The 345kV electric transmission line will be constructed between ComEd's existing substations near the communities of Byron and Wayne. The route would begin at the Byron substation and run east until Plato Center in Kane County, where the line would run southeast along railroad corridors to the substation near Wayne. The project adds a third major transmission path across the ComEd territory, which also enhances reliability, particularly during extreme weather events.
The need for the project was first identified as part of the annual regional planning process managed by PJM Interconnection, the regional transmission organization that plans and operates the ComEd transmission system.
October 23, 2014 – Poll: Offshore Wind in New Jersey Has Broad Public Support
New Jersey residents showed widespread support for sustainable energy solutions, including offshore wind energy projects, according to a poll conducted by The Delaware Sea Grant College Program at the University of Delaware.
The poll results show that Atlantic City, N.J., residents - and the surrounding communities - favor the construction of an offshore wind power project. Results show that 77% of residents are inclined to support a demonstration project of five offshore wind turbines visible from the shore, versus 20% leaning the other way. The remaining 3% were undecided.
The results are the latest in a series of public opinion polls that support Fishermen's Energy, which proposed a demonstration offshore wind project located nearly three miles off the coast of Atlantic City.
After stating their opinion of the project, residents were asked to name the three issues they considered most important with regards to offshore wind power development. Surprisingly, the results show that electricity costs were considered important issues only among supporters.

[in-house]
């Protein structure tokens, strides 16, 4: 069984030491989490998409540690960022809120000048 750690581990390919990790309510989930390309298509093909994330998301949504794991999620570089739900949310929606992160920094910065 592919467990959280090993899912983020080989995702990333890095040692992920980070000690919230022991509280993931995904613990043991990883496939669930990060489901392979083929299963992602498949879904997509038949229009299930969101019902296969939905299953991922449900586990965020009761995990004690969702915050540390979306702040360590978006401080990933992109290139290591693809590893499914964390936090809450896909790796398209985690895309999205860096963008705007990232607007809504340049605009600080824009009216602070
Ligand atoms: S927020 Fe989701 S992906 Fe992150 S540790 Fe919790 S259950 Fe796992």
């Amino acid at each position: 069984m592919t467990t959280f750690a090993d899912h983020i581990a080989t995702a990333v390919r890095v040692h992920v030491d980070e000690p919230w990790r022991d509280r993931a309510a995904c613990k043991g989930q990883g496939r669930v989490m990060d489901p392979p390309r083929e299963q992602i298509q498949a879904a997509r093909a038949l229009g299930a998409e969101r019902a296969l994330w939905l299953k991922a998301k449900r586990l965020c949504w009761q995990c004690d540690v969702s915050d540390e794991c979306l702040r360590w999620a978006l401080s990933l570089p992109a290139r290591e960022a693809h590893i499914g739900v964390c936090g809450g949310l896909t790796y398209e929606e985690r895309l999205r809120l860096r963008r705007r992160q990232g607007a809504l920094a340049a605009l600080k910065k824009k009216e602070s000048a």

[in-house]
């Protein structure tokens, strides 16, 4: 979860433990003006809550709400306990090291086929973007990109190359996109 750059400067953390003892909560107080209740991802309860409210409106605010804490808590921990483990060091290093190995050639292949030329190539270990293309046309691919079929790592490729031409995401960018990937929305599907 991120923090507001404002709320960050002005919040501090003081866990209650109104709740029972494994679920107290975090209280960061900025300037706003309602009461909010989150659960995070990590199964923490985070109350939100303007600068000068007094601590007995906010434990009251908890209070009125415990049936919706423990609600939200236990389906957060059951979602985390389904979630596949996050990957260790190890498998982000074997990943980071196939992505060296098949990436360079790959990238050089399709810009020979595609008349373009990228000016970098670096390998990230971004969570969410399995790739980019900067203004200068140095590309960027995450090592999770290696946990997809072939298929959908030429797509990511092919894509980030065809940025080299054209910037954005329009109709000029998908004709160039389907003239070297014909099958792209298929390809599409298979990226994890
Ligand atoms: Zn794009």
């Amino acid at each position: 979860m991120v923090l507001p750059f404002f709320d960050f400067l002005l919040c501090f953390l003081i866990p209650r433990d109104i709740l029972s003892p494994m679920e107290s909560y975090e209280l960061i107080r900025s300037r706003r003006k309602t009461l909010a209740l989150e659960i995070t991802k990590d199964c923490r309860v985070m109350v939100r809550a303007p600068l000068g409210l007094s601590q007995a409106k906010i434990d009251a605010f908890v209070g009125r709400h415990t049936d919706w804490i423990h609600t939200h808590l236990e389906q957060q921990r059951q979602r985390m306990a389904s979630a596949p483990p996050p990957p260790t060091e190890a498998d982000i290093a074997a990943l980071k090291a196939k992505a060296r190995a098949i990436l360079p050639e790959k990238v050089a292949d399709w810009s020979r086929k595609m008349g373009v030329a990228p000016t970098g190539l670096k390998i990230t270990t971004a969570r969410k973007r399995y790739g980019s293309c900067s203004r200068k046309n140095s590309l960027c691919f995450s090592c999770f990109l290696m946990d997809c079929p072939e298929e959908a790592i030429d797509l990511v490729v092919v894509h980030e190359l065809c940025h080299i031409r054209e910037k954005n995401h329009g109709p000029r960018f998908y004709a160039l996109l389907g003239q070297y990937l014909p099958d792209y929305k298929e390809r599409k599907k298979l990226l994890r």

"It suggests that respondents either believe that the Fisherman's Energy project has substantial merit even if it will raise electricity bills slightly, or they believe that the project will ultimately lead to lower electricity rates as the offshore wind power industry matures," notes Jeremy Firestone, professor of marine policy at the University of Delaware’s College of Earth, Ocean, and Environment and director of the Center for Carbon-Free Power Integration.
Two out of three New Jerseyans say the state should focus on developing more renewable sources of energy for the future, compared to just 13% who say the focus should be on more fossil fuel development. The same percentage (66%) say that building offshore wind power in New Jersey would help the state’s economy. Another 17% say wind power development would have no impact and just 6% say it would hurt the state's economy.
Nearly two out of three respondents support having Gov. Chris Christie make offshore wind power development a priority for his administration. This includes 33% who strongly favor this priority and 32% who somewhat favor it.
October 23, 2014 – Vermont to Receive DOE Grants to Help Grid-Connect Renewable Energy, Improve Energy Efficiency
Vermont will receive two U.S. Department of Energy (DOE) grants to help connect renewable energy projects to the grid and improve energy efficiency.
The DOE grants, totaling $629,966 are part of a $5 million funding effort in 13 states to advance innovative approaches for local clean energy development.
One of the grants will go to a partnership being set up between the state Department of Public Service and Vermont's largest electric utility, Green Mountain Power. The goal is to standardize and streamline how Vermont interconnects and distributes the generation of renewable energy into the grid. The other grant will support energy efficiency in the state.
The grant will also develop a single online application for permitting and connecting small energy projects to the grid and tools to monitor and better understand the electric distribution grid.
"With these funds, we will build on our national model for energy efficiency by focusing on ways to increase investment in efficient technologies for our buildings," says Vermont Governor Peter Shumlin. "We will also enhance our efforts to connect more solar and renewable energy to the grid."
October 21, 2014 – Yearly Installed Capacity Figures Already Beat 2013 Numbers, More Wind on the Way: AWEA
The American Wind Energy Association (AWEA) reported that 419 MW of installed capacity came online during the third quarter ending Sept. 30, taking the total amount of year-to-date installs to 1.3 GW.